Surfacing the history of the FCNM Advisory Committee

ECMI Announcements - European Centre for Minority IssuesToday, experts in minority issues are grouped together in Flensburg to start telling the history of the Advisory Committee of the FCNM. They are hosted by ECMI.

The Advisory Committee (ACFC) of the Framework Convention for the Protection of National Minorities (FCNM) is probably about to step out of relative anonymity. A conference beginning this morning, Shaping the Frame Across the Cycles, will surface the participating experts’ insights in the ACFC’s first 15 years of existence.

The conference is hosted by the European Centre for Minority Issues (ECMI) at Flensborghus in Flensburg, Germany.

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Since 1998, when the FCNM entered into force, a monitoring system around the ACFC has established itself. The history of the ACFC’s merits and obstacles, establishment, and first fifteen years of operation has never been told in a comprehensive presentation. This is now being remedied in Flensburg, where ECMI staff and visiting experts are starting to share their knowledge of the ACFC history.

In the conference title, “Cycles” allude to the five-year monitoring cycles. A cycle takes five years, after which a new begins. Europe is now at the threshold of the fourth cycle since the system began.

The Twitter hashtag of the conference is #FCNM

Featuring excellence in contents and participation

Shaping the Frame Across the Cycles features the most excellent European experts when it comes to telling precisely the ACFC‘s history. All have been directly involved in the work of the ACFC and all the former presidents participate (Rainer Hofmann, Alan Phillips and Asbjørn Eide).

The conference and the book that is going to be published with all the contributions are predisposed in three themes.

The first theme relates to the institution ACFC and its mandate. The ACFC mandate was designed by politicians, but they obviously could not account for everything. Therefore, under this theme the experts will tell what happened when the ACFC met reality, and how this developed both the mandate and the institution. The second theme is about the way ACFC has exercised its role as a moral watchdog – the normative role as researchers call it. The experts will also tell how the ACFC lives and makes an influence in the corridors of diplomacy. With the conference’s third theme, the experts will give an insight into the monitoring “engine” where an important crankshaft is the secretariat of the Advisory Committee – and of course the staff of the secretariat. Cooperation with other, similar institutions and mandates will also be presented in this section.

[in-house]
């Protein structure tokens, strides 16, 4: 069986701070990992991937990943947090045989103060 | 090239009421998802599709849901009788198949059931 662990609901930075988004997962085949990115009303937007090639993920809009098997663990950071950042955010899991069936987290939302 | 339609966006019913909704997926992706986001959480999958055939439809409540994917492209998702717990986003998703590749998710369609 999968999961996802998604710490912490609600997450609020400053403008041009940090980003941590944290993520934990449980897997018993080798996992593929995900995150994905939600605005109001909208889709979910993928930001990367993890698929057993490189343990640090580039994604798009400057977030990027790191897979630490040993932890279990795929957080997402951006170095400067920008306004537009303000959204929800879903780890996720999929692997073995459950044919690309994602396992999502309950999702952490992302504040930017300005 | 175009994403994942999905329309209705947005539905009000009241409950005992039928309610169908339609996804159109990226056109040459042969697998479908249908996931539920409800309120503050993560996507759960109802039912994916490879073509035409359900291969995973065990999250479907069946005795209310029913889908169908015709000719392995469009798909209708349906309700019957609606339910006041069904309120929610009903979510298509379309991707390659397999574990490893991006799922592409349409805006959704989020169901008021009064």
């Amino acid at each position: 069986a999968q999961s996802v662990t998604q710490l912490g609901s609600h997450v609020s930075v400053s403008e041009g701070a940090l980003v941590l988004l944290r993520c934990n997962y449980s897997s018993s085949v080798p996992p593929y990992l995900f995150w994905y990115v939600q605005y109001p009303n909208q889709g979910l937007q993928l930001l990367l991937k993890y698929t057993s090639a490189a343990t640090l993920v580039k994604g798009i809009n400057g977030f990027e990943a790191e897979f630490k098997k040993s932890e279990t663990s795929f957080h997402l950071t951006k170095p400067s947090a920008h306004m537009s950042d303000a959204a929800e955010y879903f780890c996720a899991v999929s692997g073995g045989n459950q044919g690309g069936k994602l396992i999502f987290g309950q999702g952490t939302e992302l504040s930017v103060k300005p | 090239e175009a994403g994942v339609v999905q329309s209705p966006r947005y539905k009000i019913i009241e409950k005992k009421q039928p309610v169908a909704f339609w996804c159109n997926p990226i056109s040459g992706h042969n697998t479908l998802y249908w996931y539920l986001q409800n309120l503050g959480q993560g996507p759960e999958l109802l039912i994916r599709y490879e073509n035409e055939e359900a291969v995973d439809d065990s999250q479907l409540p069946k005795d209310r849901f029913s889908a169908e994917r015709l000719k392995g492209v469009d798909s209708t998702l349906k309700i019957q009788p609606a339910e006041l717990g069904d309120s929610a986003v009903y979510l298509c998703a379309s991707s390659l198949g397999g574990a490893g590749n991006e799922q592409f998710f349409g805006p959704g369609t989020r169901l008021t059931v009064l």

FACTS: The Framework Convention, the Advisory Committee and the five-year monitoring rounds

The Framework Convention for the Protection of National Minorities (FCNM) is anchored in the Council of Europe. More than 40 European states have signed and ratified the treaty.

The FCNM describes how a monitoring system with an Advisory Committee (ACFC) must evaluate whether states actually implement what they have signed. The monitoring leads to recommendations to the states in order to protect minorities.

ACFC is responsible for providing analyses of minority protection in the states. The ACFC also adopts country specific opinions that should guide the Council of Europe’s Committee of Ministers (CM) in the preparation of policy resolutions.

ACFC consists of 18 independent and recognized minority experts who are either elected or appointed for four-year terms.

A monitoring cycle spans over five years and begins when each of the states provide a status report. When the convention entered into force, states were given only one year to prepare the first report. Therefore; we are now at the dawn of the fourth cycle.

As the Council of Europe receives reports from the states parties, they are made ​​available on the Council of Europe website. The ACFC examines the reports and compares them with information from governmental and non-governmental sources. The ACFC may perform research missions to individual countries and meet up with government representatives, parliamentarians, minority representatives, NGOs and other stakeholders. Finally, for each state the ACFC author an opinion that is sent to CM members. After four months opinions are made public by the ACFC Secretariat. The four months is also the time states have to comment on the ACFC’s opinions.

When the ACFC sends a country specific opinion to the CM the process moves into the political pillar. The CM adopts declarations with recommendations and conclusions to the states. Naturally, states are expected to act in accordance with the Council of Europe recommendations. In the phase when states are expected to implement the recommendations, the ACFC is once again monitoring the process.

Further material:

Read also:

National Minorities in Europe and Their Protection: Two Events in Flensburg and Budapest by Ofelya Sargsyan on Libertasblogs


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